Director: John Maclean
Cast: Kodi Smit-McPhee, Michael Fassbender, Caren Pistorious, Ben Mendelsohn, Rory McCann
MPAA Rating: (for violence and brief language)
Running Time: 1:24
Release Date: 5/15/15 (limited); 5/22/15 (wider)
Review by Mark Dujsik | May 21, 2015
As they make their way deeper into Colorado Territory, the two travelers happen upon an absurdly apropos sight: a tree lying on top of the skeleton of the man who felled it. It's the nature of the lumberjack to cut down trees, and it's the nature of trees to fall when chopped. Slow West is about this sort of fundamental conflict between the natures of its characters.
We refer to those natures as archetypes. There's the seasoned man of the West who shoots when he must and also when he wants, because he is one of the few left in this land who exists "beyond the law." There's the desperado who would slit a man's throat for money, pride, or because he feels like it. There's the strong-willed lass who discovers she's adept as a pioneer woman.
Then there's the star-gazing lover who is convinced he can track down the girl of his dreams in the middle of nowhere and live happily ever after. The young lover, of course, isn't in the right place. If we take the confrontation between the lumberjack and the tree as a model, the young lover is not exactly the lumberjack, although it is his nature that directly or indirectly sets in motion every conflict in the story. Let's also say, though, that he sure as hell isn't the tree.
The film, the feature debut of writer/director John Maclean, is a good old-fashioned Western in that it gives us familiar characters (with performances that understand those characters on an elemental level), a comfortable backdrop (with the beautifully sparse vistas of New Zealand filling in quite convincingly for the mountains and plains of the Western United States circa 1870), and a shootout at the end. It's also, as is so often the case since the genre fell out of style in the 1970s, a commentary on the romanticized view of the Old West.
The film begins with Jay Cavendish (Kodi Smit-McPhee), the naively idealistic lover, lying on the ground and looking up at the night sky, pointing at the stars of Orion's Belt with his six-shooter and making them glow just a bit brighter. The next morning, he rides his horse through the slimly populated remains of a Native American village, wanders through an ash-filled forest, and finds himself between of a trio of American soldiers and a Native American man that they're hunting.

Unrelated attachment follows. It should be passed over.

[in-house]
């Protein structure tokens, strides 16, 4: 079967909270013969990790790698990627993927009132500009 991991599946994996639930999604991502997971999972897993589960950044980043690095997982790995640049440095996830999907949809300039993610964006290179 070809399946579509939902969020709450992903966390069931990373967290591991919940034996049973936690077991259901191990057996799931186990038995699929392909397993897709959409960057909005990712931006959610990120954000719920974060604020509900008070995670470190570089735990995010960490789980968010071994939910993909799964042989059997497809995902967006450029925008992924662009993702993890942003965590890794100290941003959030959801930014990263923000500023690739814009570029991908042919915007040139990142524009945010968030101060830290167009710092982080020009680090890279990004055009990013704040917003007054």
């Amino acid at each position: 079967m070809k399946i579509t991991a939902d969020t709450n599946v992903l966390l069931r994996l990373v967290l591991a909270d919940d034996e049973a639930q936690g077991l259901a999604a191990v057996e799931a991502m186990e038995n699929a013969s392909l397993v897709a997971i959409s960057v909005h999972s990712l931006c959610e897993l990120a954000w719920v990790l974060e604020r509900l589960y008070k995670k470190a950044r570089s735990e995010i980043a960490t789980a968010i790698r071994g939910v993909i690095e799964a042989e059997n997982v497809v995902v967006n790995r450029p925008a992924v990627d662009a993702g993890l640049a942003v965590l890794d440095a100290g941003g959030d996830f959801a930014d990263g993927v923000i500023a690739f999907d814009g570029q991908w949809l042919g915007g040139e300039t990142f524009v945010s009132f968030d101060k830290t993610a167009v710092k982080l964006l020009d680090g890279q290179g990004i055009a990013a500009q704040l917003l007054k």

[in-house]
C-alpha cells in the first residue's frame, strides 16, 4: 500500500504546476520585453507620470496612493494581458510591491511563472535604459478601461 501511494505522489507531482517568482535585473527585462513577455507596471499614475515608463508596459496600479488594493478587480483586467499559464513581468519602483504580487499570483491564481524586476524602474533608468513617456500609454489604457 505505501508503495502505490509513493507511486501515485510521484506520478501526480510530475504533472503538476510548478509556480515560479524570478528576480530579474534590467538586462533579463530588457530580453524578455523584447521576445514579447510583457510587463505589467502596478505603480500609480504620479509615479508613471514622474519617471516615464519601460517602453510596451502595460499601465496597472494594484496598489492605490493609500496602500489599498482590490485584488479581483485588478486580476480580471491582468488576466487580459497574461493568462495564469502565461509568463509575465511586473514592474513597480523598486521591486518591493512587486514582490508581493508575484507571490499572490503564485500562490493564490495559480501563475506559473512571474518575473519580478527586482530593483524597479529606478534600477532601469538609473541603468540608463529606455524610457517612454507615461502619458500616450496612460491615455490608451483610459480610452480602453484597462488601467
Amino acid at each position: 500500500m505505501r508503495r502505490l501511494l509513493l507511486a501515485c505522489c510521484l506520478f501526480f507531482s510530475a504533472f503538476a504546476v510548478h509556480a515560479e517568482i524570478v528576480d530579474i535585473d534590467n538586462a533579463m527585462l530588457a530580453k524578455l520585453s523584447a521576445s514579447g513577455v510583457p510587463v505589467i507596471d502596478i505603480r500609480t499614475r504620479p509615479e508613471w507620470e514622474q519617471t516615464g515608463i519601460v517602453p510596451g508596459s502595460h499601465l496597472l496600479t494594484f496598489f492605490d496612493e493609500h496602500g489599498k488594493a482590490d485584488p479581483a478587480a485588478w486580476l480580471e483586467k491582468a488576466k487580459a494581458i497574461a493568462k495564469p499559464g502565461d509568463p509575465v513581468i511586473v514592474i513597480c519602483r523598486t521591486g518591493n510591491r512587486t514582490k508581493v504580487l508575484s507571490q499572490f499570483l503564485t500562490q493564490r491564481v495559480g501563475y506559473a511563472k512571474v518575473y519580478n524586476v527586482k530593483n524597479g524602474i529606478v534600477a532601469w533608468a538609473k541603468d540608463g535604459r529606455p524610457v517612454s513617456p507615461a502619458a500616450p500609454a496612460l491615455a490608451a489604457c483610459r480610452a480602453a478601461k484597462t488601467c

Soon enough, Jay is pointing his gun at Silas (Michael Fassbender), the experienced man of the West, who is in turn pointing a gun at the Army officer. In one of his multiple suitcases, Jay has his trusty traveler's guide for immigrants in the American West, and something tells us that there's no chapter in the book about making sure your revolver is clean and oiled.
After the inevitable violence, Silas convinces Jay that the kid needs a chaperone, and it might as well be someone who's willing and able to shoot when necessary. Jay has come from Scotland to find Rose (Caren Pistorius), who fled to America with her father (Rory McCann) after a fatal accident in the not-so-old country.
Jay loves Rose. In flashbacks, Rose calls him a "silly boy" and compares her feelings for him to those she might have for a younger brother. Jay is not one to take a hint, because that's his nature.
It turns out that it's Silas' nature to use the kid as a way to find Rose and her father, who have a $2,000 bounty on their heads on account of the incident back in Scotland. That kind of money brings out a slew of deadly men, including Payne (Ben Mendelsohn), the leader of Silas' old gang.
That's the plot, although Maclean isn't too concerned with something as trivial as that. The film gives us a string of encounters that share certain characteristics and that all repeat the idea of de-romanticizing the myth of the West.
The eradication of the Native Americans is one concern, starting with the first confrontation and culminating in a scene between Jay and Werner (Andrew Robertt), a writer from Germany who is documenting the "extinction of aboriginal peoples" across the globe (Actually, this thread might conclude later, with the punch line of someone "catching" an arrow). Werner says he doesn't mind the company of killers, but his parting advice and gift suggest otherwise.
Maclean seems to be primarily attentive to the immigrant experience in the Old West. Jay is one. Silas suggests he is, too (His father is buried in Ireland, and his mother is interred in Canada). Rose and her father obviously are, and there's also a desperate scene in a store (while Jay is trying on a suit with a bloody bullet hole in the lining), where a Swedish couple tries to obtain provisions and some kind of leg up while only knowing a handful of words—"blanket," "sorry," "money," "please."
The point is clear: People came to this place, at this time, seeking opportunity but found themselves ill-prepared, unwanted, and unsure of how to survive. Jay argues that there's more to life than survival. After witnessing that scene in the store, though, we kind of side with Silas on the matter—that the best we can do is hope that Darwin was wrong about the whole "survival of the fittest" thing.
The climax of Slow West also happens to pass the test of what makes for a great shootout: We're invested in the characters (enough so that an ingenious gag in which a character figuratively and literally has salt poured into a wound is equal parts funny and sad), and Maclean uses geography and space—the open expanse around and the interior of a cabin—to their fullest. What sticks, though, is how the film uses the template of the Western as a means of dissecting the harsh reality of its time and place. This is fascinating, wickedly funny, and subversive stuff.
Copyright © 2015 by Mark Dujsik. All rights reserved.
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